Like all mass murder the truth is beyond the scope of understanding. The simple fact was that up to 500 villagers were brutalised and killed in cold blood by Charlie Company in My Lai on 16th March 1968. It was an unchecked bloodlust, consuming the troop like a violent madness.
Gentle Mimosa plants buoyed by recent rains grew next to swaying palm trees as we squelched our way to the Museum at Tu Cung. On the way there we walked past the Thua Yan ditch where it was reported 170 bodies were found. Standing next to the ditch, looking into the silent calm murky water held in the long trough, I involuntarily shivered.
Inside the museum were some of the photos taken by the photographer. Their immediacy and graphic nature echoed the murderous intensity of that day, and made for uncomfortable and gruelling viewing.
As I looked at the images I noted the faces of still living villagers through the certainty of hindsight. I knew what was going to happen to them, yet moments before their deaths their eyes betrayed the fact that they also knew that fact. A fearful resignation that had extinguished all hope of a reprieve.
I saw a man lying on the ground with his intestines laid out in front of him. I saw a picture of piles of villagers lying prone and lifeless near the watchtower. And the body of whom we know to be a Mrs Chin Tau. Shot in the head with her brain nestling next to her like rotting mincemeat. Her eyes frozen in a piercing stare. It was a stare that haunted the thoughts of the US Public - if not all of the perpetrators - for a long time afterwards. I know it certainly haunted mine. Even now I can recall the stark shot, mostly when I don’t wish to.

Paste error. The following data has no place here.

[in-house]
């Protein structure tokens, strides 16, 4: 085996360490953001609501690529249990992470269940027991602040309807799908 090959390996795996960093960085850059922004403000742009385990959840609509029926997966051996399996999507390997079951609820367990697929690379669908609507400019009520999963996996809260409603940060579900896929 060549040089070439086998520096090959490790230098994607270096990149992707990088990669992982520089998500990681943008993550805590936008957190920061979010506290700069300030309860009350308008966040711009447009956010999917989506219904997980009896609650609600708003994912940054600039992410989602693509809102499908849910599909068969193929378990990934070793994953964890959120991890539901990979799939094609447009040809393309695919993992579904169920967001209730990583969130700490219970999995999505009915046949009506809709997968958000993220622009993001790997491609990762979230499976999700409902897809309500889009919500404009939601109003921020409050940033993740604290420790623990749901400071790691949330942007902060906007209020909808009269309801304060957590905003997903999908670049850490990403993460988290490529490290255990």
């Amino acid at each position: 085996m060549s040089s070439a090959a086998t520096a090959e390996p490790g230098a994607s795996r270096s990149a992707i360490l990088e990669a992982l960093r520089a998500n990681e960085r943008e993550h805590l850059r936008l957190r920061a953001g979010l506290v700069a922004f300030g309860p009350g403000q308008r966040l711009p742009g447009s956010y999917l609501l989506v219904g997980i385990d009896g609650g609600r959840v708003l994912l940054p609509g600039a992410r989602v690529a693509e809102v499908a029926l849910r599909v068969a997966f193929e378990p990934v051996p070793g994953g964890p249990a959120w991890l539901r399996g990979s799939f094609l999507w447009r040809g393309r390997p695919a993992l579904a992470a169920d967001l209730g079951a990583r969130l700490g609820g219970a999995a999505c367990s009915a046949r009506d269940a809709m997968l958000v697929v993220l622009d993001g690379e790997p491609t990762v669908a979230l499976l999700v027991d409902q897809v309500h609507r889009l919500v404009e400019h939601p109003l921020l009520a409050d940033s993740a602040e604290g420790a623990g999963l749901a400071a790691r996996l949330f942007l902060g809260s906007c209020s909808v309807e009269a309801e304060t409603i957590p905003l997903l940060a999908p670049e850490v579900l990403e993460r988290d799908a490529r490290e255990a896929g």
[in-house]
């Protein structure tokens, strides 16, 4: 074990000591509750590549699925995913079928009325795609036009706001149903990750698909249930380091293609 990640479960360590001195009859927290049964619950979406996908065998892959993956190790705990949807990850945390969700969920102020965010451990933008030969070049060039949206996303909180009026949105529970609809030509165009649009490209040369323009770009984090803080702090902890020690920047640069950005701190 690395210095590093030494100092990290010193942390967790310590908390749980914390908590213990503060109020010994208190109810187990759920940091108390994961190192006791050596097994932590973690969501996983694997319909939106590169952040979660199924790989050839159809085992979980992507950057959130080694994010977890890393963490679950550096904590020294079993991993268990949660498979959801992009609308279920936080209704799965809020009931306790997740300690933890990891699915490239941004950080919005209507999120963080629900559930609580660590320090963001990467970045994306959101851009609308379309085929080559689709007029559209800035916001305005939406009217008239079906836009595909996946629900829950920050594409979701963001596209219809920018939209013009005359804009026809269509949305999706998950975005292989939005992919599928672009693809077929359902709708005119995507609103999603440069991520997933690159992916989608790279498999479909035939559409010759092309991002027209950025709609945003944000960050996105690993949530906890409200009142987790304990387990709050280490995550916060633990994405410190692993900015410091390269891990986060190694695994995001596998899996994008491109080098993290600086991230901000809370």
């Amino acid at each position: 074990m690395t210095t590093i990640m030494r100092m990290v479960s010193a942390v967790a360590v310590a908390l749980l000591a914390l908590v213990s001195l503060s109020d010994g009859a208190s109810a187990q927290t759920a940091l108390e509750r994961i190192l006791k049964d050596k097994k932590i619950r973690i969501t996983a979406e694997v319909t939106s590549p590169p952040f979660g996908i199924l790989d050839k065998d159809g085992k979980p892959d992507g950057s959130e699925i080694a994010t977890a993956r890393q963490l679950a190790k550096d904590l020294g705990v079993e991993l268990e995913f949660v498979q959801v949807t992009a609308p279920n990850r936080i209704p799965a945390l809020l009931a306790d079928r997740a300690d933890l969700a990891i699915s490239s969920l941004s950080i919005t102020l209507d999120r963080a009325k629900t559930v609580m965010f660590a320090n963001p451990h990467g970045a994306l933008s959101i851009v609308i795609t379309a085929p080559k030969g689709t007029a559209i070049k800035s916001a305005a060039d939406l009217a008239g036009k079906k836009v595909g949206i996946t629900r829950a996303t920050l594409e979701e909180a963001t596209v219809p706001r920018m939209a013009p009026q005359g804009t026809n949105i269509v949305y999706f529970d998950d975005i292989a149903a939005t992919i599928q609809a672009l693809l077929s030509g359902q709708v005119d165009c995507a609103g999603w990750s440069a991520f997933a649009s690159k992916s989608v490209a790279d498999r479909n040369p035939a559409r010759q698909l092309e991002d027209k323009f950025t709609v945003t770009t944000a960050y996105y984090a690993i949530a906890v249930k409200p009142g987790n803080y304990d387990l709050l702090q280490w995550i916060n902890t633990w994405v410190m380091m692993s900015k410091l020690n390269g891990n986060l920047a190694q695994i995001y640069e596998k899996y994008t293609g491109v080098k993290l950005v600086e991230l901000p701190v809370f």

In the museum I also saw bland artefacts. Like an ex-East-end Fireman acquaintance of mine who would never talk about deaths he encountered, rather he would very occasionally mention the sight of a melted doll. Their very ordinariness and banality intensified the horror for me. I know now 1 year old Do Cu owned a pink plastic toy crab before the back of the child’s head was blown away by a high velocity bullet. And in the corner, like the uninvited guests they were, I saw a single picture of Charlie Company zippo lighting thatch huts.
What was ultimately almost as shocking as the tragic deaths of the innocent villagers, as to leave a lasting sense of betrayal was this: what took place had been perpetrated by Americans. The nation we trusted above all others. The good guys.
Here in My Lai I couldn’t reconcile, the fact that American Soldiers committed these atrocities. The fact that Sgt Calley was Amon Goethe in a different uniform.
Disorientated, I bought a packet of cigarettes from a lady with bright, porcelain white teeth. I ripped off the foil, I lit the end, needful of the habit, and silently sucked in the chemicals that poisoned my lungs. It gave me a sensation of falling so fast I had no control over my body.
Of course I had no reason personally to feel guilt at what happened during those evil four hours on 16th March 1968: but I did feel deeply ashamed.
And that is surely worse.
Postscript: No-one from Charlie Company apart from Calley was ever prosecuted.
Yet, perhaps of the most pitful victims of My Lai was Private Varnado Simpson. He later suffered from chronic PTSD. When the documentary makers of ‘Four Hours in My Lai’ visited him at his in house in Jackson, Mississippi in 1989 his hands and legs shook uncontrollably. He admitted to killing ‘about 25 people’.
In 1977 a teenager accidentally shot and killed his 10 year old son. Simpson recalled, ‘he died in my arms. And when I looked at him his face was like the same face of the child that I had killed. And I said: ‘’This is the punishment for me killing the people that I killed’’ mirroring the Vietnamese proverb Gậy ông đập lưng ông: evil acts punish themselves.
Later, his daughter died of meningitis, and on Sunday May 4th 1997, at the age of 48, racked by an all-consuming guilt, he committed suicide with a pump action shotgun. 29 years on My Lai had claimed another victim.
This is an excerpt taken from Layth’s book “Hanoi Autobahn”
Follow Layth on twitter @laythy29